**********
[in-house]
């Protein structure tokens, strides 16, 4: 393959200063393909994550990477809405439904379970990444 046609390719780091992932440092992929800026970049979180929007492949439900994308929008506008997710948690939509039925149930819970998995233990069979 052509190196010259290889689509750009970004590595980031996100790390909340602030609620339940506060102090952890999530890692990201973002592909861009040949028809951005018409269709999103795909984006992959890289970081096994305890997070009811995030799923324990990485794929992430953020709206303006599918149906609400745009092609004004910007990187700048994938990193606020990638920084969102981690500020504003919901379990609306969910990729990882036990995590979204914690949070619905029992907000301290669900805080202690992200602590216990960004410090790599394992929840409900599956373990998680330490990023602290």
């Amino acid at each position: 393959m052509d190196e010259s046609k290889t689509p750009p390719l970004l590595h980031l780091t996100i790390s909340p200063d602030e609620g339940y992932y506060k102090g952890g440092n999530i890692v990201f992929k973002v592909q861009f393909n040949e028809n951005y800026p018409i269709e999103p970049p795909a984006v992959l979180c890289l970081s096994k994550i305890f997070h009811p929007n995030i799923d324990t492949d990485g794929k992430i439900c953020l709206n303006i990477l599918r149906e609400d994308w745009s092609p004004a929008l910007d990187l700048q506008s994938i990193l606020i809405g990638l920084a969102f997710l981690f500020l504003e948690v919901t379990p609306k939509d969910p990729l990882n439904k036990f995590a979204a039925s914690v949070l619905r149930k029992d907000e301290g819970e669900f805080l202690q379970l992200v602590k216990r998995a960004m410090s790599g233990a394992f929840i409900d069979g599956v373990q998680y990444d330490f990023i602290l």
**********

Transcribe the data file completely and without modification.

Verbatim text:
[in-house]
């Protein structure tokens, strides 16, 4: 393959200063393909994550990477809405439904379970990444 046609390719780091992932440092992929800026970049979180929007492949439900994308929008506008997710948690939509039925149930819970998995233990069979 052509190196010259290889689509750009970004590595980031996100790390909340602030609620339940506060102090952890999530890692990201973002592909861009040949028809951005018409269709999103795909984006992959890289970081096994305890997070009811995030799923324990990485794929992430953020709206303006599918149906609400745009092609004004910007990187700048994938990193606020990638920084969102981690500020504003919901379990609306969910990729990882036990995590979204914690949070619905029992907000301290669900805080202690992200602590216990960004410090790599394992929840409900599956373990998680330490990023602290």
């Amino acid at each position: 393959m052509d190196e010259s046609k290889t689509p750009p390719l970004l590595h980031l780091t996100i790390s909340p200063d602030e609620g339940y992932y506060k102090g952890g440092n999530i890692v990201f992929k973002v592909q861009f393909n040949e028809n951005y800026p018409i269709e999103p970049p795909a984006v992959l979180c890289l970081s096994k994550i305890f997070h009811p929007n995030i799923d324990t492949d990485g794929k992430i439900c953020l709206n303006i990477l599918r149906e609400d994308w745009s092609p004004a929008l910007d990187l700048q506008s994938i990193l606020i809405g990638l920084a969102f997710l981690f500020l504003e948690v919901t379990p609306k939509d969910p990729l990882n439904k036990f995590a979204a039925s914690v949070l619905r149930k029992d907000e301290g819970e669900f805080l202690q379970l992200v602590k216990r998995a960004m410090s790599g233990a394992f929840i409900d069979g599956v373990q998680y990444d330490f990023i602290l």